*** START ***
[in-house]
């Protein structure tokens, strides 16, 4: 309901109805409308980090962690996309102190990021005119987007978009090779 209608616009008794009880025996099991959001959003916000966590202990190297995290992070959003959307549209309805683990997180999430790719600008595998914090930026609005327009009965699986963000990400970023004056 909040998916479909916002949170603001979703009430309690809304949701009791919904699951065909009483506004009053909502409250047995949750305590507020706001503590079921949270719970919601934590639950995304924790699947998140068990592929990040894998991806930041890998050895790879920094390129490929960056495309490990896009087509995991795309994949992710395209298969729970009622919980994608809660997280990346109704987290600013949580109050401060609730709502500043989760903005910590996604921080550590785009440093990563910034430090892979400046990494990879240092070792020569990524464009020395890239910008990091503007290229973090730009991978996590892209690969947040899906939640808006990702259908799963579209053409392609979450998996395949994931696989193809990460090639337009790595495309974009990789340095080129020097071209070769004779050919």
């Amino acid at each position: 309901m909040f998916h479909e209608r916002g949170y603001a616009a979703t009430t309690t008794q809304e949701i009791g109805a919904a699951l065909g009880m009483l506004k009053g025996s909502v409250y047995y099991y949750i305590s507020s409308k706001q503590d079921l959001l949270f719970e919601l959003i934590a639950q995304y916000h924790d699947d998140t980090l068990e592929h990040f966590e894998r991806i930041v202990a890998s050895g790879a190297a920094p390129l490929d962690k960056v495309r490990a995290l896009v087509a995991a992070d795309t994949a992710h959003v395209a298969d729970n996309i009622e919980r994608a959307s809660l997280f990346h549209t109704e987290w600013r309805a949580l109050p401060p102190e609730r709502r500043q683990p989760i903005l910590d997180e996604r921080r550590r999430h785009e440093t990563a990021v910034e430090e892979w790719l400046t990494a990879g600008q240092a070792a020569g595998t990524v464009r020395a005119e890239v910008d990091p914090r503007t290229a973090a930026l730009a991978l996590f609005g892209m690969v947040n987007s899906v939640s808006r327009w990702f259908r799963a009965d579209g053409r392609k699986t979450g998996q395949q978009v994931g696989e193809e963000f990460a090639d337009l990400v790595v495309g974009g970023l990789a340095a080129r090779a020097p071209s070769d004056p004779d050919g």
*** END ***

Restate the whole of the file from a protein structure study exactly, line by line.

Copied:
[in-house]
């Protein structure tokens, strides 16, 4: 309901109805409308980090962690996309102190990021005119987007978009090779 209608616009008794009880025996099991959001959003916000966590202990190297995290992070959003959307549209309805683990997180999430790719600008595998914090930026609005327009009965699986963000990400970023004056 909040998916479909916002949170603001979703009430309690809304949701009791919904699951065909009483506004009053909502409250047995949750305590507020706001503590079921949270719970919601934590639950995304924790699947998140068990592929990040894998991806930041890998050895790879920094390129490929960056495309490990896009087509995991795309994949992710395209298969729970009622919980994608809660997280990346109704987290600013949580109050401060609730709502500043989760903005910590996604921080550590785009440093990563910034430090892979400046990494990879240092070792020569990524464009020395890239910008990091503007290229973090730009991978996590892209690969947040899906939640808006990702259908799963579209053409392609979450998996395949994931696989193809990460090639337009790595495309974009990789340095080129020097071209070769004779050919």
């Amino acid at each position: 309901m909040f998916h479909e209608r916002g949170y603001a616009a979703t009430t309690t008794q809304e949701i009791g109805a919904a699951l065909g009880m009483l506004k009053g025996s909502v409250y047995y099991y949750i305590s507020s409308k706001q503590d079921l959001l949270f719970e919601l959003i934590a639950q995304y916000h924790d699947d998140t980090l068990e592929h990040f966590e894998r991806i930041v202990a890998s050895g790879a190297a920094p390129l490929d962690k960056v495309r490990a995290l896009v087509a995991a992070d795309t994949a992710h959003v395209a298969d729970n996309i009622e919980r994608a959307s809660l997280f990346h549209t109704e987290w600013r309805a949580l109050p401060p102190e609730r709502r500043q683990p989760i903005l910590d997180e996604r921080r550590r999430h785009e440093t990563a990021v910034e430090e892979w790719l400046t990494a990879g600008q240092a070792a020569g595998t990524v464009r020395a005119e890239v910008d990091p914090r503007t290229a973090a930026l730009a991978l996590f609005g892209m690969v947040n987007s899906v939640s808006r327009w990702f259908r799963a009965d579209g053409r392609k699986t979450g998996q395949q978009v994931g696989e193809e963000f990460a090639d337009l990400v790595v495309g974009g970023l990789a340095a080129r090779a020097p071209s070769d004056p004779d050919g």